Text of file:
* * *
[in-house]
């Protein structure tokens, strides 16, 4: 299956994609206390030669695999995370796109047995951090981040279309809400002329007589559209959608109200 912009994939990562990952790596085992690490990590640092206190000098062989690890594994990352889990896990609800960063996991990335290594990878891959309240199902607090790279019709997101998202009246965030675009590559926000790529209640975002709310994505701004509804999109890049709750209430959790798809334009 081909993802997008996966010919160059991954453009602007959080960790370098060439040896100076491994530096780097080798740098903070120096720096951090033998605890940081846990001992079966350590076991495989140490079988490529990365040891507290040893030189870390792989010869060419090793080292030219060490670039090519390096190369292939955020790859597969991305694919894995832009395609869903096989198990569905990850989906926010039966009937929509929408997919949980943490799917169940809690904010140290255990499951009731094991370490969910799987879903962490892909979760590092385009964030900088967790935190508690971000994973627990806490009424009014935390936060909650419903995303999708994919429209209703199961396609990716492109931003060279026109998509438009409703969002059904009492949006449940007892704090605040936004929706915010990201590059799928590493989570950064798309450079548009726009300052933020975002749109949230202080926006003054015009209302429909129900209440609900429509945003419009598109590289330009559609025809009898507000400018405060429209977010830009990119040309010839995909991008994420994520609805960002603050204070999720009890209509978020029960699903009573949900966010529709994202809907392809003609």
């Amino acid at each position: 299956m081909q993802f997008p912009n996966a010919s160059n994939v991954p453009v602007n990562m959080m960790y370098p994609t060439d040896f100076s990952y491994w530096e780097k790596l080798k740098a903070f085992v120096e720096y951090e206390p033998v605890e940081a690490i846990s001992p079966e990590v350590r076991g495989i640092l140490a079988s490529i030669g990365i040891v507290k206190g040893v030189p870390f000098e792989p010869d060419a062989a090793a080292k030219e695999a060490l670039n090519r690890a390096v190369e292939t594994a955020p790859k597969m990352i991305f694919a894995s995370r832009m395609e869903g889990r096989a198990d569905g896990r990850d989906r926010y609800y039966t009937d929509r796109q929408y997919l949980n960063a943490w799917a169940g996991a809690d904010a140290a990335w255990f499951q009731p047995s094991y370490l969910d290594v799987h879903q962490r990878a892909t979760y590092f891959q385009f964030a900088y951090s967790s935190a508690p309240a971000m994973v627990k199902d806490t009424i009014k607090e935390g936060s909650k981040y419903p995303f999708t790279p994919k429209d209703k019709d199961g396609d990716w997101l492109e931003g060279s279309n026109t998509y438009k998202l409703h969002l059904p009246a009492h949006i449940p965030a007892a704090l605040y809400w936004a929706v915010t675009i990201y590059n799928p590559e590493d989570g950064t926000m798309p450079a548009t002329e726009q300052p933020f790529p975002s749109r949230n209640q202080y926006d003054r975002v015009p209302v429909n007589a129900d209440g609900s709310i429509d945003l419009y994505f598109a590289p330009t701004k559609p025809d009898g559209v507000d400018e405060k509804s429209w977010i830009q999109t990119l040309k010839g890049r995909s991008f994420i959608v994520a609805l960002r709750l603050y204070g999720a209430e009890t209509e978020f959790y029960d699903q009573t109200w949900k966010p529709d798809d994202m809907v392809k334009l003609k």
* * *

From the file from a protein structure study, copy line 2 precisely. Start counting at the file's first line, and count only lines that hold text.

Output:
């Protein structure tokens, strides 16, 4: 299956994609206390030669695999995370796109047995951090981040279309809400002329007589559209959608109200 912009994939990562990952790596085992690490990590640092206190000098062989690890594994990352889990896990609800960063996991990335290594990878891959309240199902607090790279019709997101998202009246965030675009590559926000790529209640975002709310994505701004509804999109890049709750209430959790798809334009 081909993802997008996966010919160059991954453009602007959080960790370098060439040896100076491994530096780097080798740098903070120096720096951090033998605890940081846990001992079966350590076991495989140490079988490529990365040891507290040893030189870390792989010869060419090793080292030219060490670039090519390096190369292939955020790859597969991305694919894995832009395609869903096989198990569905990850989906926010039966009937929509929408997919949980943490799917169940809690904010140290255990499951009731094991370490969910799987879903962490892909979760590092385009964030900088967790935190508690971000994973627990806490009424009014935390936060909650419903995303999708994919429209209703199961396609990716492109931003060279026109998509438009409703969002059904009492949006449940007892704090605040936004929706915010990201590059799928590493989570950064798309450079548009726009300052933020975002749109949230202080926006003054015009209302429909129900209440609900429509945003419009598109590289330009559609025809009898507000400018405060429209977010830009990119040309010839995909991008994420994520609805960002603050204070999720009890209509978020029960699903009573949900966010529709994202809907392809003609």